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Old 05-19-22, 03:07 PM
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Originally Posted by DMC707 View Post
Love the BITD action pic !While it would not be unheard of to have to change cranksets in 25 years - did your bike originally come with the White Industries cranks some of the Marins were using back then?
Yea, the White cranks were junk. White sold one set that was really good quality, but the set that was put on Marin bikes like this was scrap. The cranks on the bike now are just some I got at a local bike shop about a dozen years ago. I had the CODA "magic" cranks on the bike for a while but one of the arms cracked one day when landing a jump on pavement. The Manitou front forks were scrap too, they would flex when pedaling standing up enough for the front tire knobs to rub, so i gave them away and had some Marzocchi's on it for a while. At one point I swapped a lot of the parts onto a 1997 Heckler I had but it was stolen, so I just put a fork of an old Raleigh on the Marin and kept riding it. The parts that are left which are original today are the frame, seat-post, wheels, derailleurs, shifters, and maybe the bottom-bracket. I have the original rear cassette, but right now I am trying a XTR cyclo-cross rear cassette I bought back in the 90s and had laying around. I think the 8-speed mountainbikes of the 1990s were the best ever made, before that they were a little lacking in some areas, after the 90s they added a bunch of crap that was more for marketing I thought than performance.
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Old 05-22-22, 07:36 AM
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Maybe if you decide it's a keeper, you can get some grips for it
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Old 05-23-22, 10:46 AM
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Originally Posted by seat_boy View Post
Maybe if you decide it's a keeper, you can get some grips for it
The OP has a personal theory that grips are not necessry for his needs per another thread in the C&V forum --- we all have our preferences i guess ---
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Old 05-28-22, 08:18 PM
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Been riding on/off road without grips for the last 50 years, starting with this bike;


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Old 06-28-22, 05:20 AM
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Went for a ride on some trails yesterday. It was a really windy day so I thought better to ride in the woods than on the road. But I ended up on the road a lot anyway as it was about ten miles ride to the trail. There were a LOT of people hiking on the trail too and it kept interrupting the ride. It is a very steep and technical trail with washouts, roots, rocks and trees. Last year I worked up to climbing the trail without stopping and wanted to see if I could come close to doing the same this year, but I think because I got a late start I did not beat the general public to the trail as usual and did not have it mostly all to myself as usual. My fault. So I elected not to ride back down the trail the same way as if I came across hikers in the steepest part of the descent, it might cause me to fall as it requires me to hang back behind the seat with my butt just about touching the rear tire, and skillful use of both brakes to keep the bike at a safe speed without either wheel skidding. So I said to heck with it and rode out of the woods at the top, after a good pee and drink of water, and into a university campus and on to public roads. I got disoriented and made a wrong turn and ended up riding quite a ways uphill until I came across a major east-west interstate highway that let me know I was heading south and not north, so I turned around and had a long ride home into a stiff headwind of 30mph give or take. I was out of water and I was getting beat. Today is my day off riding though, and I am already missing it, and by tomorrow morning I will be jumping at the chance to get back on a bike and ride again.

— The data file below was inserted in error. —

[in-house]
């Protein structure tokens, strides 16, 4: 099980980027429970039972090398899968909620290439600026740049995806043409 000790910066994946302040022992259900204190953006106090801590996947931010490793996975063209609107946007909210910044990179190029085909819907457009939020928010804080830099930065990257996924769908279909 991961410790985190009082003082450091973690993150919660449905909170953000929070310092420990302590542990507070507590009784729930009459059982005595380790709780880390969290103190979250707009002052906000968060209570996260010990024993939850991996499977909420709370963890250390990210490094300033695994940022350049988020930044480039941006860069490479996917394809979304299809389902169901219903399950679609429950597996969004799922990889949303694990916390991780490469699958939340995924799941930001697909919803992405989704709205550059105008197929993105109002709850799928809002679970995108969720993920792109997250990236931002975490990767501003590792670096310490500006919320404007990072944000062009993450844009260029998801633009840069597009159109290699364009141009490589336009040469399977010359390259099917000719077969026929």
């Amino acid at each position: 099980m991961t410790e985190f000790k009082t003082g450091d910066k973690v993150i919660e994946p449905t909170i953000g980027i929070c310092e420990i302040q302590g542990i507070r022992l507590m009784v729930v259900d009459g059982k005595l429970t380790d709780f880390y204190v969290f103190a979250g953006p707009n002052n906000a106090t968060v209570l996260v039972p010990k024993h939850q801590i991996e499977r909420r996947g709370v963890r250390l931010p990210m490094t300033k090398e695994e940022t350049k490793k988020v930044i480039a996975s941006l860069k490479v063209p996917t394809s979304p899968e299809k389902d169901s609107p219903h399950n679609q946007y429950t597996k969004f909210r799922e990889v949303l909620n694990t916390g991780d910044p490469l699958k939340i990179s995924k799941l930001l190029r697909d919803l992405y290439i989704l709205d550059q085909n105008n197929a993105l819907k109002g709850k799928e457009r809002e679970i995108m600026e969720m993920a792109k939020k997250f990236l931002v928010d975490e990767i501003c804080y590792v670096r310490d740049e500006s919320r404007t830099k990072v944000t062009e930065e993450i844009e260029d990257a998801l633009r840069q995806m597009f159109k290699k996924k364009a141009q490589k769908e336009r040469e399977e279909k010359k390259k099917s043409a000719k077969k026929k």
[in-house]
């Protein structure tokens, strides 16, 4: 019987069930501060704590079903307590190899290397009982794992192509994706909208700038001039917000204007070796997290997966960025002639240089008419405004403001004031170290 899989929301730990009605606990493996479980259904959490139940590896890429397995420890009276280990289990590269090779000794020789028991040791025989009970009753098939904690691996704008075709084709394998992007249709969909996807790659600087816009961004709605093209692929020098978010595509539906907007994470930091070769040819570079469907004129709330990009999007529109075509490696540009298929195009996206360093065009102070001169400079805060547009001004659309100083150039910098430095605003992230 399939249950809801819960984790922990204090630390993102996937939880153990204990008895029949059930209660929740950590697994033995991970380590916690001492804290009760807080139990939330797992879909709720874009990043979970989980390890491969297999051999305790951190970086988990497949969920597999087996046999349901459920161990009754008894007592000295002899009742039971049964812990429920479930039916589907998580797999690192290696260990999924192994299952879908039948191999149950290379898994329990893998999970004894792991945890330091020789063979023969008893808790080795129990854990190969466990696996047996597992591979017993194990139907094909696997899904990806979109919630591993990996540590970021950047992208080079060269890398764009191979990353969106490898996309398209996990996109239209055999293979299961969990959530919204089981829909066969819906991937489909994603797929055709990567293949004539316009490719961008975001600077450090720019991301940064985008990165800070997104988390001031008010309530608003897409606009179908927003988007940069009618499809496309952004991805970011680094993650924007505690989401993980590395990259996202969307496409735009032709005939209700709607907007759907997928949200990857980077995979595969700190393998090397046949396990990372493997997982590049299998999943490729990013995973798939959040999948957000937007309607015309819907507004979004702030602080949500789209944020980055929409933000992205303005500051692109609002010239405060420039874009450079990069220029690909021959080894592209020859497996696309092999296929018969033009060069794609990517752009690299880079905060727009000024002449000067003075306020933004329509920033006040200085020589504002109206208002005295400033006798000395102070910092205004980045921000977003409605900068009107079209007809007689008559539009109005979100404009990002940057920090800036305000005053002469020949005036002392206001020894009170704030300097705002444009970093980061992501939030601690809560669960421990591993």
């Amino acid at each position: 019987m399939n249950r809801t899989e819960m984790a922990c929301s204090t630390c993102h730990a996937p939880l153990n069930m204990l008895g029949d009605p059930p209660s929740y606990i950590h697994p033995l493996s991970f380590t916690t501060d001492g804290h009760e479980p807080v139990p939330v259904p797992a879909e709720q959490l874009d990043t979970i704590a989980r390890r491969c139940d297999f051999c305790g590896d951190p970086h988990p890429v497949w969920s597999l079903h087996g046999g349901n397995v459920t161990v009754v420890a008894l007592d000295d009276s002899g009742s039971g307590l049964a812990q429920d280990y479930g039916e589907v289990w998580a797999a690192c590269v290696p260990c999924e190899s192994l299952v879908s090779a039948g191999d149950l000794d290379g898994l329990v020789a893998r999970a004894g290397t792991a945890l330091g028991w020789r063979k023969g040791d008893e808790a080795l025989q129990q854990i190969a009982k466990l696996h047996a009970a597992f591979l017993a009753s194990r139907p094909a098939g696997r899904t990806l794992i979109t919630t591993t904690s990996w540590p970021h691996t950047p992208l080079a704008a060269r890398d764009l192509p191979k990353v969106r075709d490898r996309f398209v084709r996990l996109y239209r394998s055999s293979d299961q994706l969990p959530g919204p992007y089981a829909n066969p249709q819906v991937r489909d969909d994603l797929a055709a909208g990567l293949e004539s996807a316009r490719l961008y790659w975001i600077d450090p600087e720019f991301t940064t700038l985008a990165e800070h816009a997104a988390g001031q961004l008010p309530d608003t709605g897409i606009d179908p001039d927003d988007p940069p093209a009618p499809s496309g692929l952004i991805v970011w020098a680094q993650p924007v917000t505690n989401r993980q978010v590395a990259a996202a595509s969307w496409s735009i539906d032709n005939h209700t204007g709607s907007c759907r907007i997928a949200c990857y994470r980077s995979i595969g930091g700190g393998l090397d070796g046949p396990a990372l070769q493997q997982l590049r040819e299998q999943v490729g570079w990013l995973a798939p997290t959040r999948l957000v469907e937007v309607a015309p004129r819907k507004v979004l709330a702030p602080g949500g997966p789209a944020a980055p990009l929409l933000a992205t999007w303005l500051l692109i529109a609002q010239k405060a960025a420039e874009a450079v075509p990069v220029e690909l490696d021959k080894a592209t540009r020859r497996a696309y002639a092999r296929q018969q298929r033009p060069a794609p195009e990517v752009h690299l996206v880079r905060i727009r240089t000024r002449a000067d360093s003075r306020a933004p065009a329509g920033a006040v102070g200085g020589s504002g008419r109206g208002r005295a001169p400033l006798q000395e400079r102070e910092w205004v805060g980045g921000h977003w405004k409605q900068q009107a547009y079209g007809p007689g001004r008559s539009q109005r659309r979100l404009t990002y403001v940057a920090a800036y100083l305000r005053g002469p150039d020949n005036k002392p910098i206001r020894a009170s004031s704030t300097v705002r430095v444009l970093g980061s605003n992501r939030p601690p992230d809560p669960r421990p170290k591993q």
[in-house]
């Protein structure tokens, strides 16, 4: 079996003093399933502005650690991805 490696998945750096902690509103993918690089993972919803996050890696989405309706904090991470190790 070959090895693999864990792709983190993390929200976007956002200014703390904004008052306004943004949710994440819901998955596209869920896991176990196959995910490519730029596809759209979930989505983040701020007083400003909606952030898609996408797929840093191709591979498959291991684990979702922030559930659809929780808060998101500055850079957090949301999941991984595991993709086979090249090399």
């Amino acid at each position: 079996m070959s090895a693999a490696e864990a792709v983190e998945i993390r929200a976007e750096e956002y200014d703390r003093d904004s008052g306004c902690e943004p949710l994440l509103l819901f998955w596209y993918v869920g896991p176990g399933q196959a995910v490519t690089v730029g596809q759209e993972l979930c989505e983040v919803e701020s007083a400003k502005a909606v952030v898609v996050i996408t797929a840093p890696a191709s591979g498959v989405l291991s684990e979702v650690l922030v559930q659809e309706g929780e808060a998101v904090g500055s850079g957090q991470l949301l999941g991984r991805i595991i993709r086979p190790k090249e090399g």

I flipped the stem of my Marin upside-down to lower the bars a little more, and it worked well on steep climbs, and it also worked very well on the ride home letting me get down out of the wind;